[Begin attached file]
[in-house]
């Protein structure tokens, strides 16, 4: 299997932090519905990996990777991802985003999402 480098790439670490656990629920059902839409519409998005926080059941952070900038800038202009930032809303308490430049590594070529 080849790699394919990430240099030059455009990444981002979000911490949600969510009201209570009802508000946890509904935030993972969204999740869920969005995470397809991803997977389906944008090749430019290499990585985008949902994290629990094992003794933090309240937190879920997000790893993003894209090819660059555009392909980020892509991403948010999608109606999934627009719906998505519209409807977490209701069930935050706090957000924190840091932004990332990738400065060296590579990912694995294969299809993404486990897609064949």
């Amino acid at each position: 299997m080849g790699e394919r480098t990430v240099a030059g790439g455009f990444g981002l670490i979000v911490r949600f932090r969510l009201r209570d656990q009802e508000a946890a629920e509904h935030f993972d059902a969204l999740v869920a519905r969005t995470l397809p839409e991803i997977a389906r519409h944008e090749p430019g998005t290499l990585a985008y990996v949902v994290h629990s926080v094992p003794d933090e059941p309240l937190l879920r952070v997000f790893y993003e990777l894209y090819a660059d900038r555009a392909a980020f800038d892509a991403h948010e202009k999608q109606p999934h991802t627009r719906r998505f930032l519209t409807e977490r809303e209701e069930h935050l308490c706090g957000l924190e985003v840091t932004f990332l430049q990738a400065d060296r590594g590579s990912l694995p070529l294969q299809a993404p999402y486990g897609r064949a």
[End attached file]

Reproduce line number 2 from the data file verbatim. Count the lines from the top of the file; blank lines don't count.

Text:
């Protein structure tokens, strides 16, 4: 299997932090519905990996990777991802985003999402 480098790439670490656990629920059902839409519409998005926080059941952070900038800038202009930032809303308490430049590594070529 080849790699394919990430240099030059455009990444981002979000911490949600969510009201209570009802508000946890509904935030993972969204999740869920969005995470397809991803997977389906944008090749430019290499990585985008949902994290629990094992003794933090309240937190879920997000790893993003894209090819660059555009392909980020892509991403948010999608109606999934627009719906998505519209409807977490209701069930935050706090957000924190840091932004990332990738400065060296590579990912694995294969299809993404486990897609064949």